Agraphia Medical Tragicomedy



I've been in the worst pain of my life for the past few days. I think it's because I've been sitting down so much in class (and, lets be real here... probably also because I haven't exercised in a month or so... been waiting for the iPod to come back. Any excuse works, hey?), but I have had sciatic radicular pain (translate: pain that shoots down the path of the nerve) for the last couple of weeks. It wakes me up at night it's so bad. I can't sit through a full class, have to stand in the back... it's terrible. I saw an orthopedic surgeon who told me that it was nothing to really worry about, and he sent me to PT. An X-ray showed that my secondary lumbar curvature is missing due to lower back spasms because of the pain, but apparently that isn't particularly serious.

Unfortunately the soonest the PT place could get me in is December 1st, and since the treatment course is 3x/week for 3 weeks, that means that I'll be in PT during finals. Which I suppose isn't that bad of a thing to have happen- maybe it'll even relax me during finals- but I'm worried that I won't be able to sit through class up until that point. I've even started wondering if it's the way that I sleep (I sleep on my side- maybe it aggravates it) that's causing the pain. Anyway, it has to stop. I can't make it through class, or sit down to study, without intense shooting pain from my butt down through my knee.

OK, enough whining about me. I got into family clinic tonight!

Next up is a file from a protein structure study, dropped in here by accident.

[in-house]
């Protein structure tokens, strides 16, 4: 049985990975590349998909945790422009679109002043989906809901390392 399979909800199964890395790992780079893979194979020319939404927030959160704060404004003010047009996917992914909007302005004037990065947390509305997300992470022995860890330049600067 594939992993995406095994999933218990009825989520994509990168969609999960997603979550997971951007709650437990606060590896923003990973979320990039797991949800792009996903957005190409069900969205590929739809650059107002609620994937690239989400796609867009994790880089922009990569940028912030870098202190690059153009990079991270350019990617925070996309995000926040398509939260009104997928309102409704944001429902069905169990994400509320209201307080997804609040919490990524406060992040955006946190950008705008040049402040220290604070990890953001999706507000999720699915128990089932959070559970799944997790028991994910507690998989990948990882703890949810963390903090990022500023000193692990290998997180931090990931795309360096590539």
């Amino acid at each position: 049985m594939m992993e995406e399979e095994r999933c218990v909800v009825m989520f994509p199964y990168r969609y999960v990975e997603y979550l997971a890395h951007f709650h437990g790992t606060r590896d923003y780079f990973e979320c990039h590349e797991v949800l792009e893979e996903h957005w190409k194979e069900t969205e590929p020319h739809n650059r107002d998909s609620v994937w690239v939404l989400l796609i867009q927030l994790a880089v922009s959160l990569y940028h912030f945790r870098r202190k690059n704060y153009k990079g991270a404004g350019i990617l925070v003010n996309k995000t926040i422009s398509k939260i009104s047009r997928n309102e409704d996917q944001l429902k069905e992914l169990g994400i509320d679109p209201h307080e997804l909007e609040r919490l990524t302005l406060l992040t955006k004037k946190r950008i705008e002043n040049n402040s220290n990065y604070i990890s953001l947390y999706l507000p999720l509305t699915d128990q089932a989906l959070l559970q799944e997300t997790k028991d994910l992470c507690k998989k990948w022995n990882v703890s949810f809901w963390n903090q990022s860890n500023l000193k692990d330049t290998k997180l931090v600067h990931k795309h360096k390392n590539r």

Family clinic is one of the CUP opportunities we have at U of A (Committment to Underserved People). It's basically a free clinic, manned by the medical students, that is a full-service doctor's visit. We draw blood, perform physicals and medical interviews, diagnose, prescribe, and (hopefully) treat patients who can't afford care elsewhere. My first CUP clinic was the Sight Savers glaucoma one that I did a few weeks ago.

It also moves very slowly. We saw one patient in 2 hours, though we were scheduled for two- our first was a no-show. Anywho, clinic was great. We saw a woman who had come in the week before for right upper quadrant epigastric pain for a follow up visit.

Allow me to proseletyze for one second. Hah.... give someone a tiny bit of knowledge and they want to tell EVERYBODY about it. Anyhow, one of the reasons that belly pain is difficult to treat is that there are, in essence, two ways that you feel pain in your body. One is very sharp and localized (ow, I pinched myself about 2 inches above my belly button), and the other is dull and diffuse (ow, I have [insert malady here] and it's causing me belly pain). One of the things we know is that certain internal organs refer pain to different areas, so when someone comes in complaining of right upper quadrant stomach pain- as opposed to right lower quadrant stomach pain- it narrows things down a bit.

So, our woman was getting worked up against several differential diagnoses. She could have ulcers, gastritis, hepatitis (bad!), gallstones, fatty liver, etc. etc. etc.

Now here's where the uneducated medical student in me comes in. I said that she had come in for a follow up, which means we already had a ton of labs on her. CBC (complete blood count, gives us an idea of your blood composition), BMP (basic metabolic profile, which gives us an idea of your basic body chemistry), and a test for H. Pylori, which is the bacteria that causes stomach ulcers. Most of her labs were completely normal, with 2 exceptions. She was ever so slightly off on her ALT levels, which indicated possible liver damage (possible hepatitis, but only if she's truthful about never drinking... your ALT levels can be raised after a hefty night at the bar as well as for chronic liver damage), but the glaring exception was a hefty antibody titer against H. Pylori. What this means is that either currently or sometime in the past, she has been infected with the bacteria that cause painful peptic ulcers.